- Be content creators—not just consumers! Find out what kinds of content your students enjoy consuming the most and then propose that the class (or small groups) come up with their own original creation in the same format, whether it’s a video, series of captioned photos, a game or an audio recording of an original story.
- Collaborate! Teacher David W. has a 1:1 classroom and recommends, “Try a collaborative writing task where all students write on one document, editing and supporting one another.”
- Take note. Note-taking has come a long way with tools like OneNote, Notability and Evernote. Check out this roundup from Understood.org that will help you and your students pick the best tool for different learning styles:10 Apps to Help Kids With Note-Taking. ShakeUpLearning even offers the guide Collaborative Note-Taking With Google Docs.
- Start a blog. A classroom blog is a great way to engage students in a collaborative and creative endeavor that makes good use of the technology you have. Kidblog.org is a safe, simple and free way to get started.
- Fun with calculators. Take a look at GeoGebra for math apps, materials and downloads that offer an updated, visual way to teach and learn the concepts of geometry and algebra.
- Be a coding coach. Learning the basics of programming sounds intimidating for some of us, but tools like Scratch make it fun and easy to create stories, games, animations and more. Check out this TED Talk by Mitch Resnick for inspiration.
- Flip your lessons. Everyone knows about Khan Academy, but why not record yourself teaching your own lessons with an app like Flipgrid and post it for your students to watch at home? The next day they can work on practice problems based on the lesson, or on whatever else you would normally assign for homework.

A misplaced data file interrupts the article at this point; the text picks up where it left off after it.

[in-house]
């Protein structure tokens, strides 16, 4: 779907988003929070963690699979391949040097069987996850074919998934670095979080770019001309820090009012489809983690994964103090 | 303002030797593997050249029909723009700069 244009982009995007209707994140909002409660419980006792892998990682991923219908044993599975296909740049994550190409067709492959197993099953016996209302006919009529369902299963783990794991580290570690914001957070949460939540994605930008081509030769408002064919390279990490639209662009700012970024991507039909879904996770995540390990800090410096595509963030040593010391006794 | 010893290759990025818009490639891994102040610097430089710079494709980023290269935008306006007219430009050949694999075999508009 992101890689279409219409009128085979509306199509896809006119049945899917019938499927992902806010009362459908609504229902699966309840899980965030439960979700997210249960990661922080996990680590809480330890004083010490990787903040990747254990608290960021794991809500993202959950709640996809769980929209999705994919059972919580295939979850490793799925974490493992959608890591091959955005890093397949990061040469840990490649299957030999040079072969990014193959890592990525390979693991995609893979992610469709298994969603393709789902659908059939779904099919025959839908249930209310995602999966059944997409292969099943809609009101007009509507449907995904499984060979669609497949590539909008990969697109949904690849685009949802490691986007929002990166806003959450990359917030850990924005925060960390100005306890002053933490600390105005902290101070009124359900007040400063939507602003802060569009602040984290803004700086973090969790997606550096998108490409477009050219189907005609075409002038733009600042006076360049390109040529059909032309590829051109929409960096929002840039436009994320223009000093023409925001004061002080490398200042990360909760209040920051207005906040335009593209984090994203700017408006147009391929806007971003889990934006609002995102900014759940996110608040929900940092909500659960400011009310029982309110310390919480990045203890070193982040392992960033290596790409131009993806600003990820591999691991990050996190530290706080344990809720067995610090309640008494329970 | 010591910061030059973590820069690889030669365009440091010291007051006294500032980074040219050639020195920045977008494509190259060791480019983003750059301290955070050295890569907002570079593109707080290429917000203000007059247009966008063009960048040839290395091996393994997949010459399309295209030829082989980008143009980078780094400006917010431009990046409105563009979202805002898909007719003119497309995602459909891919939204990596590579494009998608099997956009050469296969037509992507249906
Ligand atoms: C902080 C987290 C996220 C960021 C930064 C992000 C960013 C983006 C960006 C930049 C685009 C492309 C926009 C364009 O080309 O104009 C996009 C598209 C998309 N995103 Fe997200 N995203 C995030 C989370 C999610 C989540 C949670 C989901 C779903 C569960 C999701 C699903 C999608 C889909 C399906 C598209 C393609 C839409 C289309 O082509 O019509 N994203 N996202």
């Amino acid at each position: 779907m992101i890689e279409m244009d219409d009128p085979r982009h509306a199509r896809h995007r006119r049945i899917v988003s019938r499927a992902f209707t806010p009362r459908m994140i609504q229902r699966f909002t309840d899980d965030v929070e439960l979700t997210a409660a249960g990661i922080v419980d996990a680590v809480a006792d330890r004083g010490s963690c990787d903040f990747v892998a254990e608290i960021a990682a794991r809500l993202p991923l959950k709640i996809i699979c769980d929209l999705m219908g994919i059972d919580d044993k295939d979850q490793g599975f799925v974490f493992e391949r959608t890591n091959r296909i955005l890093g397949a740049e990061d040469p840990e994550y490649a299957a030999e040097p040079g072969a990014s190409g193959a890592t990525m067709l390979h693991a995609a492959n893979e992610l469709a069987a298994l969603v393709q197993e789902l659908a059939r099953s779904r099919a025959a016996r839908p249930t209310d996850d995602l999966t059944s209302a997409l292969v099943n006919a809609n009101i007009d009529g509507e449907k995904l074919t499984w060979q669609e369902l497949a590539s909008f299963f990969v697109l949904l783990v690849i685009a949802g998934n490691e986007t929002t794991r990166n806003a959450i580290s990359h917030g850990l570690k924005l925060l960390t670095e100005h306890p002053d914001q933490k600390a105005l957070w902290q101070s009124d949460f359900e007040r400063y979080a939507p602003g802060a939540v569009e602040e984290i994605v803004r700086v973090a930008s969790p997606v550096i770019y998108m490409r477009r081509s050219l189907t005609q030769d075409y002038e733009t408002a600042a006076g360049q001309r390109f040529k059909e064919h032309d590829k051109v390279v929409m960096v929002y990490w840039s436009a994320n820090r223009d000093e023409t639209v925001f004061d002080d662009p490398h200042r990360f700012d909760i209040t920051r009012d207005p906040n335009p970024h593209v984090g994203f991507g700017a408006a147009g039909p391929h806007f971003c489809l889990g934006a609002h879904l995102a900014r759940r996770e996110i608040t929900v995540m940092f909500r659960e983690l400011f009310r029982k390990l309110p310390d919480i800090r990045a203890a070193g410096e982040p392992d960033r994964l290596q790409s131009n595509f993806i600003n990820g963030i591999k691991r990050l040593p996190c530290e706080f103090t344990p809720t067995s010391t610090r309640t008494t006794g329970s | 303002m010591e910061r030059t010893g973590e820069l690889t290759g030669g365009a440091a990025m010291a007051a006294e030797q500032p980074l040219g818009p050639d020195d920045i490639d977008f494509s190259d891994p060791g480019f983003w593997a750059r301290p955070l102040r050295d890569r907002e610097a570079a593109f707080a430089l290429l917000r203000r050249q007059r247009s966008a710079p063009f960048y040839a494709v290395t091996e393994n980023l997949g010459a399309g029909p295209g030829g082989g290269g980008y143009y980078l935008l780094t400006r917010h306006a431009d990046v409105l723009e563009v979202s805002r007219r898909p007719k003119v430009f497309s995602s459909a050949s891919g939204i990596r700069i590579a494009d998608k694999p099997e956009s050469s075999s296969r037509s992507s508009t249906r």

- Come up with learning objectives. Use the six levels of Digital Bloom’s Taxonomy—Create, Evaluate, Analyze, Apply, Understand and Remember—to come up with learning goals for your students. Need a refresher on what that means and how to go about doing it? Capella University has a free online professional development course, The 1:1 Environment in Action, which shows how you can easily connect the Digital Bloom’s verbs to the digital tools you have available in your classroom.
Image credit: Capella University
- Start with your essential questions. What are you trying to teach? By first clarifying the learning objective, you can then hone in on the best tool for imparting that knowledge. Here are some additional resources for understanding essential questions.
Source: Capella University
- Look for the TPACK sweet spot. When teaching a unit, look to find that perfect intersection of technological, pedagogical and content knowledge (TPACK). You can learn more about applying technology theories and models from Capella University’s free professional development course The 1:1 Environment in Action.
- It’s OK to get it all backwards. When it comes to your 1:1 classroom, beginning with the end in mind is actually a really great way to clarify your learning objectives. Backwards design encourages you to figure out the desired results and then decide how to assess and construct the lesson. This approach is one of the tenets of Understanding by Design (UbD).
Image credit: Capella University
- Use immediate feedback as a motivator. Include an interactive quiz or game that gives students immediate feedback. The Geddit app lets students make multiple-choice or short-answer responses on their devices. Use it to gain feedback during class or as an exit ticket. It’s a great way to engage students in the curriculum and keep them motivated.
- Poll your students. Use an app like to Poll Everywhere to sneak survey-type questions about the technology you’re using in class midway into a lesson and again at the end to solicit feedback from students. Their input will help you reach them even more effectively next time.
- Consider nontraditional approaches to grading. Excerpts from a recent #edchat on Twitter reveal some of the problems with traditional grading. A few alternatives that work well in a 1:1 classroom include digital portfolios, self-assessment, standards-based grading, rubrics and progress monitoring.
- Create your own quizzes. Students quickly see the value of Quizlet for creating their own quizzes as study tools, while teachers like the powerful features of Socrative for creating and tracking answers on quizzes in real time.